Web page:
Many of our recent comments from readers have centered on the problem that their spouses are still in contact with their affair partner, and apparently unwilling to stop. As we have mentioned many times, healing after infidelity cannot occur until all contact has ceased.
I can recall firsthand how difficult it was for Doug and me to move on while he was still involved in his emotional affair. He continuing to lie and betray me while he was in his “fog” and his actions and words certainly reflected that. All of my positive changes and attempts to rekindle our love at first went unnoticed or were met with contempt, and the healing that followed was very difficult because I couldn’t understand how he could continue to hurt me so much.
Even today I have a difficult time understanding how he could continue his affair knowing how much damage he was doing to me and our family.
Recently I read a book by Dave Carder called “Torn Asunder” and the book gave me an inside look into the components of an affair and what is going on in the betrayers head. This book allowed me to get some kind of understanding as to why an affair is so difficult to give up.
Carder divides the infidel’s process into four phases:
- Phase one: Growing mutual attraction
- Phase two: Emotional and sexual entanglement
- Phase three: Destabilization of the affair
- Phase four: Disclosure and resolution
In phase one, the affair starts innocently enough between two parties. However, the growing sense of appreciation and attraction allows a whole new fantasy world to develop within the future infidel. They begin to concoct imaginary experiences and wonder “What would it be like?” During this phase the infidel begins to starve the marriage and feed the friendship.
During phase two the relationship develops new intensity when the two entangled people mutually acknowledge their feelings for each other. Often one partner may put out a cry for help, but the cry may be so subtle that no one will listen. This helps to reinforce the bond because now he believes that the only person who understands him is his affair partner.
Through this very intense phase of the relationship, maintaining the affair requires widespread deceit. It becomes their little secret, thus they enter an artificial world about which only they know. But it doesn’t last long as the lies and betrayal begin to catch up with one or both of the partners and they initiate a separation. The affair becomes too much to handle.
Phase three is the most interesting because during the destabilization stage, the fear of being caught fuels the urgency to get out of the affair. Though on the outside the affair looks like it may fall apart in reality it is being stabilized.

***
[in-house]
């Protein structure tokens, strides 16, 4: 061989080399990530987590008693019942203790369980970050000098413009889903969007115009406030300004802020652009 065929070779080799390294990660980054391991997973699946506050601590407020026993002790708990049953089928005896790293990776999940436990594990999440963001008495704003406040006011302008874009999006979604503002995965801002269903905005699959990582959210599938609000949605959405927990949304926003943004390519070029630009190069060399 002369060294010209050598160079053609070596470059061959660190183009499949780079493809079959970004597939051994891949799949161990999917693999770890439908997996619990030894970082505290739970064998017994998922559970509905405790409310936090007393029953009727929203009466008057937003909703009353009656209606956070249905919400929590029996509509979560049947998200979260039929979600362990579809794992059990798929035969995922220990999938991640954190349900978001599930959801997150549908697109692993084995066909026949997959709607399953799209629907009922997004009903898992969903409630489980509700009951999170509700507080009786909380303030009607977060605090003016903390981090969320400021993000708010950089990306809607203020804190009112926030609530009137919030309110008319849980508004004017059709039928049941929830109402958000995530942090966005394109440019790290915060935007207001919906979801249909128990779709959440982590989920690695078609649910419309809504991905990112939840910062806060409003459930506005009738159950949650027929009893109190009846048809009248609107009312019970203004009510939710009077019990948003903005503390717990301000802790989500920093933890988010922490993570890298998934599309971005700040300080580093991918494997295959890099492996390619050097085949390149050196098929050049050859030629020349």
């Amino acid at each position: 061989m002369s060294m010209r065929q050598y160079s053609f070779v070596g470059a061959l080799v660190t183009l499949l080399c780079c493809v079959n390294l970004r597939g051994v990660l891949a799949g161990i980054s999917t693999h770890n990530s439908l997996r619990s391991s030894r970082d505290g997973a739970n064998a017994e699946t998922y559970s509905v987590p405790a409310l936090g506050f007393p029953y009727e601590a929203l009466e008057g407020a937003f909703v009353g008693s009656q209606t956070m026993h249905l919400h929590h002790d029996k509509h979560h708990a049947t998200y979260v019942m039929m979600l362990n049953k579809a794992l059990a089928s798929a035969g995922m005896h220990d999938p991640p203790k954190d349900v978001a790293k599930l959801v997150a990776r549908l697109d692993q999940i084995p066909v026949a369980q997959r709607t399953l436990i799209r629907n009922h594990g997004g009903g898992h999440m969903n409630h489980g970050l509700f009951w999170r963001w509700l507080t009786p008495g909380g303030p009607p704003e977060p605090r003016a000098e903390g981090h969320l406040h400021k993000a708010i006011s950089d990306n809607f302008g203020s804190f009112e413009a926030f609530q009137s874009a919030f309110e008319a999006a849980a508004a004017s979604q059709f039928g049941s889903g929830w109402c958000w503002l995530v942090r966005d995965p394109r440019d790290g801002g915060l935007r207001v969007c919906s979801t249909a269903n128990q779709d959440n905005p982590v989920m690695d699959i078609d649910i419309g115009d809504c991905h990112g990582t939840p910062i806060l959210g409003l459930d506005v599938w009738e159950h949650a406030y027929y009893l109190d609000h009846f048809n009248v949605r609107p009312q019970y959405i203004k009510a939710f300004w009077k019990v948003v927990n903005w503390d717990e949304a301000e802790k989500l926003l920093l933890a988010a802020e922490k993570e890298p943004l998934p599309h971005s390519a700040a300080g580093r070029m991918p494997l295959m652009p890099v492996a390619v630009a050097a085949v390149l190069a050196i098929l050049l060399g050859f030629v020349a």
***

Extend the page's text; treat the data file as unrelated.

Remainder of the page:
Carder explains that one partner may call it off, and after some time will call to see how the other is doing and immediately the affair starts up again. This off again-on again pattern makes the affair almost impossible to end on its own. The separation/togetherness cycle actually intensifies the feelings and guarantees that the affair will not end. The longer the process goes on, the more powerful the attachment becomes.
This is the time the spouse begins to suspect something is not right. Also during this period growing exhaustion and depression begin to creep into both partner’s lives. They begin to need each other to “medicate” the fear, emptiness and new irrational “reality” they now both live in.
When they are with each other everything seems OK, when in reality everything is falling apart. They need each other to justify the mess they have created and need to hear that they deserve to be together in order to diminish the guilt and shame. They feel that their partner is the only one who understands them and validates their reasons for the affair.
It is often after one of the binge experiences during the “on again” phase that the infidel decides to reveal the affair to the spouse. The disclosure is both an acknowledgement that he needs help to get out of his bondage and also a system of his emotional exhaustion and depression. During this disclosure phase the infidel feels torn. Parts of his psyche belong to different people. He will vacillate back and forth between the partner and the spouse. However the key step has occurred—disclosure, and now it is time to make a decision on what to do with the marriage.
Dave Carder’s book allowed me to see the process of an affair from the cheater’s eyes and also provided the realization that there was a lot of turmoil going on during most of the affair, which Doug has confirmed.
From my view I believed it was perfect and magical, but after reading this book I now understand that an affair is filled with much shame and guilt. Unfortunately, healing after infidelity is difficult because of the situation provided in an affair, as their only escape from the reality is in their own little world. They are the only two people who understand and justify their actions since very few people would appreciate and commend infidelity.
Hopefully, this post has given you an idea of what is going through the head of someone while they are in an affair, and why it can seem so difficult for them to break free from it. The obvious next question would be, “So how do I get my spouse to end his (her) affair?” We will attempt to give you some ways to do that in our next post.